Technical Comments

Response to Comment on Nishio et al. on Diabetes Reversal in NOD Mice

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Science  24 Nov 2006:
Vol. 314, Issue 5803, pp. 1243
DOI: 10.1126/science.1129919


Contrary to previous findings, we found no significant differentiation of splenocytes into pancreatic islet cells in nonobese diabetic (NOD) mice treated with an immune adjuvant and allogenic spleen cells. We show that our single-nucleotide polymorphism assay has the requisite sensitivity to support our contention. The experiments of Faustman et al. lack adequate controls, and we maintain that no evidence of islet regeneration has been presented.

On the basis of in situ hybridization experiments, Kodama et al. (1) concluded that infused allogeneic splenocytes rapidly differentiated into pancreatic islet cells in diabetic mice. In contrast, we found that the pancreatic islets observed in NOD mice after the reversal of diabetes induced by the treatment protocol they described were all of NOD, rather than donor CB6 F1, origin (2). Our conclusion was based on single-nucleotide polymorphism (SNP) analysis of laser-capture microdissected islet tissue. In addition, we found that omission of CB6 splenocytes from the protocol did not affect disease reversal. Using different methods, two other groups simultaneously reported results similar to ours (3, 4).

Faustman et al. (5) suggest that we did not detect any chimerism reflective of donor splenocyte contribution to the recovered islets because our SNP method was not sufficiently sensitive. In support of this contention, they cite a reference mentioning the relatively low sensitivity of one SNP assay (6). However, the method described in this citation is not the one we used. More important, we have directly evaluated our assay and found it to have the requisite sensitivity. We tested our SNP assay for each of the three relevant sequences used in (2) through mixing experiments. DNA was separately extracted from the tails of a NOD and a B6 mouse, the two DNAs were mixed together in defined ratios in a single reaction tube, and the SNP assay, based on labeling the two strains' DNA with different fluoresceins (FAM for NOD and VIC for B6), was performed (Fig. 1). B6 DNA can be readily detected in a mixed NOD/B6 sample when it represents as little as 3% of the total DNA. This sensitivity is easily high enough to detect the macrochimerism (ranging from 29% to 79%) of CB6 F1 donor cells in the islets of successfully treated NOD mice, as reported by Kodama et al. (1). In addition, the fact that we obtained the same reversal of disease in the absence of the splenocyte component of the treatment protocol demonstrates that the donor splenocytes are not required.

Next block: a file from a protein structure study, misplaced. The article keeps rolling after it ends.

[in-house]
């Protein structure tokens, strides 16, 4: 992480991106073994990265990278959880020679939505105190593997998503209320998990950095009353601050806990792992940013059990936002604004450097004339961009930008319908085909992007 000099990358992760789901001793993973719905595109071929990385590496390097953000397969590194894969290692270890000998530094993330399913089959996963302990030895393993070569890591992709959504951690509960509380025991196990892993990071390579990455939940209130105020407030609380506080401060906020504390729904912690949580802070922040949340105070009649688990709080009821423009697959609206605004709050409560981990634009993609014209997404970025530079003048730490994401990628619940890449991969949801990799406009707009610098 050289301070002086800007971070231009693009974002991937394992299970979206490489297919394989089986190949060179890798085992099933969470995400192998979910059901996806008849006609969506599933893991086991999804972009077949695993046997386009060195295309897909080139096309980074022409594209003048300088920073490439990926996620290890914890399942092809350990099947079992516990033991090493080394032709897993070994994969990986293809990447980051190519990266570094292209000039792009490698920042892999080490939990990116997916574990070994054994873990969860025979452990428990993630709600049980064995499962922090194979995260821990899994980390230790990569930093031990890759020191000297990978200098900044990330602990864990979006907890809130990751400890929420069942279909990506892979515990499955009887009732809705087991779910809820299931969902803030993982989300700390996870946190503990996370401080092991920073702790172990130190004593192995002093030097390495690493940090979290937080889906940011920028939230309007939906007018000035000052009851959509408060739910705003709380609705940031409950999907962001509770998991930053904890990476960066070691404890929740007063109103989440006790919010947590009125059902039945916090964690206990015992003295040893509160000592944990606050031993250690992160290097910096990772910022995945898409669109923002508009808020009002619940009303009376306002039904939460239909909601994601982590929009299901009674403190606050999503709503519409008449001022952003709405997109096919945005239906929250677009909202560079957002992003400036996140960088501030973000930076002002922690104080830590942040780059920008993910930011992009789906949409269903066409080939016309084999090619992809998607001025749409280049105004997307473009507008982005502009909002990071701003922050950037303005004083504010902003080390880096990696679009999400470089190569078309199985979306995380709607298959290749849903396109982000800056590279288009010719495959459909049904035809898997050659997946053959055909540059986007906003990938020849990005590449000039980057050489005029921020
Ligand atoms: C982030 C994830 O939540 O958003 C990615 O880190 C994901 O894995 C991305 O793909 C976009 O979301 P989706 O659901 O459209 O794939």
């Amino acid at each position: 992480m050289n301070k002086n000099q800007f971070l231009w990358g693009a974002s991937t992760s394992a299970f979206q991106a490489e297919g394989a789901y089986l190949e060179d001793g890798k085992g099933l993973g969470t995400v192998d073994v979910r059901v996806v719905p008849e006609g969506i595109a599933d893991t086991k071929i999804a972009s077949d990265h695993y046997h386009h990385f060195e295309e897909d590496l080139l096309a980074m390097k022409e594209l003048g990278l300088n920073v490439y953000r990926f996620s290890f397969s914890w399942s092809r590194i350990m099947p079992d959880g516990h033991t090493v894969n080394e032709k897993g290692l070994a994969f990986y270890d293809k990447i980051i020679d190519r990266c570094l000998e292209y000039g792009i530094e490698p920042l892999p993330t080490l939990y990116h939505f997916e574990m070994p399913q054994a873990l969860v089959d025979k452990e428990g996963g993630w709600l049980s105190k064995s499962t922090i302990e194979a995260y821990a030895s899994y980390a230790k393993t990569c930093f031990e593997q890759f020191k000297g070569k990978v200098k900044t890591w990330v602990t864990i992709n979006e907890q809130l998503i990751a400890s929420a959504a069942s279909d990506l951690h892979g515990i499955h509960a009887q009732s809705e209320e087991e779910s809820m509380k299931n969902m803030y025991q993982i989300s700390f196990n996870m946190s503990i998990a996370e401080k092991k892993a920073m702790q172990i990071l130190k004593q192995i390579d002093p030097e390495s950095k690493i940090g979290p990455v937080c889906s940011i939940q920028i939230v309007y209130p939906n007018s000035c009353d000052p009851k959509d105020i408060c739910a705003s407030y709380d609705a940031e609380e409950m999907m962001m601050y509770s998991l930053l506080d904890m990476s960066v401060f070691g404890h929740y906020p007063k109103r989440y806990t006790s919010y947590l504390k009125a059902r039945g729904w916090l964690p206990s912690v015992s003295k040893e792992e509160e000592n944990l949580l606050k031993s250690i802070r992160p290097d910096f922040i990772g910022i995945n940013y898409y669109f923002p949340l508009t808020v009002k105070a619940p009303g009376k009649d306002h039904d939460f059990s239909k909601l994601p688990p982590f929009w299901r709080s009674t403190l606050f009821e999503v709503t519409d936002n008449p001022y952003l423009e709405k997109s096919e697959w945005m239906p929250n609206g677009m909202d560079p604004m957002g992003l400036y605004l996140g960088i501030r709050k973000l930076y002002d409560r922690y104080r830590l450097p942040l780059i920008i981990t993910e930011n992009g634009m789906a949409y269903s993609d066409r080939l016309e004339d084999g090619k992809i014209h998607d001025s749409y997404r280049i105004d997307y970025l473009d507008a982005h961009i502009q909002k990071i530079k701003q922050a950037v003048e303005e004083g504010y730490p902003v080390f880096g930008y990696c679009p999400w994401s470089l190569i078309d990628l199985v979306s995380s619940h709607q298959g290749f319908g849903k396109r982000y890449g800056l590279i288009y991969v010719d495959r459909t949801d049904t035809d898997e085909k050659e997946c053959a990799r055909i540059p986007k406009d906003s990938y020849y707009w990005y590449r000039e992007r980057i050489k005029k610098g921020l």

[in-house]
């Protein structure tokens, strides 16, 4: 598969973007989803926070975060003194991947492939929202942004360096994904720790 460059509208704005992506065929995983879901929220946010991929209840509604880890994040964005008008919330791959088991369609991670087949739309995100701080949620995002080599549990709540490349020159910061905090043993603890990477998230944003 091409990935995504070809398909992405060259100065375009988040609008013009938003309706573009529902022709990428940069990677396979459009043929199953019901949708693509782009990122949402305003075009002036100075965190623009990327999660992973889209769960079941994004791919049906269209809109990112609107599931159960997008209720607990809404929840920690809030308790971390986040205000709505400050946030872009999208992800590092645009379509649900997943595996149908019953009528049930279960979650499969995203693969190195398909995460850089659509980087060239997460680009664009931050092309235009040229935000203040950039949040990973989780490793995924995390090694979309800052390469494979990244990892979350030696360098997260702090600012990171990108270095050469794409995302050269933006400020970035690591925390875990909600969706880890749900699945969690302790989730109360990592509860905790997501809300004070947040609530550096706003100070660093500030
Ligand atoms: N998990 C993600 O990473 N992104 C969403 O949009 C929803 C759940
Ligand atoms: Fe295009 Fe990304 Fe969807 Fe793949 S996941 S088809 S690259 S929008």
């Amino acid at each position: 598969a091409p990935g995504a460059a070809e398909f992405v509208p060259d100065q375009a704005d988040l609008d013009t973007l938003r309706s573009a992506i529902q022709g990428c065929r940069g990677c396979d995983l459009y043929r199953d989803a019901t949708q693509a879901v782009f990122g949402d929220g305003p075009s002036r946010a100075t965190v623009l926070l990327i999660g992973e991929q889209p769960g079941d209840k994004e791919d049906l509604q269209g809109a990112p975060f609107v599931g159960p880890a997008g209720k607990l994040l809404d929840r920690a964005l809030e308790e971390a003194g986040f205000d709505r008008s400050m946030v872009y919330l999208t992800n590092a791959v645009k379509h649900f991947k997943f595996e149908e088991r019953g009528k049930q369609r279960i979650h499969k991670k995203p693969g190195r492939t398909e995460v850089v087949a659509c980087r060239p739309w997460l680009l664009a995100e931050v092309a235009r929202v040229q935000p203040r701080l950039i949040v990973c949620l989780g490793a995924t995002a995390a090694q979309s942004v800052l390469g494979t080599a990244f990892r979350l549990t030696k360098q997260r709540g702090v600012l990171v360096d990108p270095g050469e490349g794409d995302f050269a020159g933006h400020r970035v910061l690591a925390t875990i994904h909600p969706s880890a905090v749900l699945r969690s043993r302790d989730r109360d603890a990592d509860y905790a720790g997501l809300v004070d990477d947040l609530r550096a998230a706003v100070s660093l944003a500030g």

Fig. 1.

Mixing experiments demonstrating the sensitivity of the SNP assay used in (2). The values shown indicate the ratio of NOD to B6 DNA mixed in one tube. Results are shown for the PCR assay specific for SNP rs4151928; the NOD versus B6 allele is detected as FAM or VIC fluorescence, respectively. Ratios of 97:3 are detectable at 600 pg of mixed DNA. Similar results were observed for the other two SNPs used in (2).

The data presented by Faustman et al. for chimerism based on Y-chromosome FISH analysis remain unconvincing. Their false detection of the Y chromosome in untreated mice [table 1 in (5)] raises questions about the robustness of their detection method. In addition, inadequate controls and poor imaging quality preclude definitive identification of islet β cells and the presence/absence of staining overlay. Similarly, there has been no evidence presented to support the claimed “reeducation” of pathogenic T cells by allogeneic splenocytes (2, 7), and the expected strong response to repeated allogeneic cell infusion in this system independentlydemonstratedbyour group (2) and Suri et al. (4) remains unaddressed. Lastly, we continue to wonder why Faustman et al. have not performed the essential Freund's complete adjuvant alone control.

Despite the inference of Faustman et al. to the contrary, none of the independent groups they cited has reproduced the high rate of disease reversal they previously reported or shown a significant contribution to islet mass from allogeneic splenocyte infusion. We would also like to emphasize that none of the reports appearing so far (15) has provided evidence for islet regeneration, defined by the production of new β cells from immature precursors. Islet regeneration, replication, and recovery all remain possible explanations at this time.

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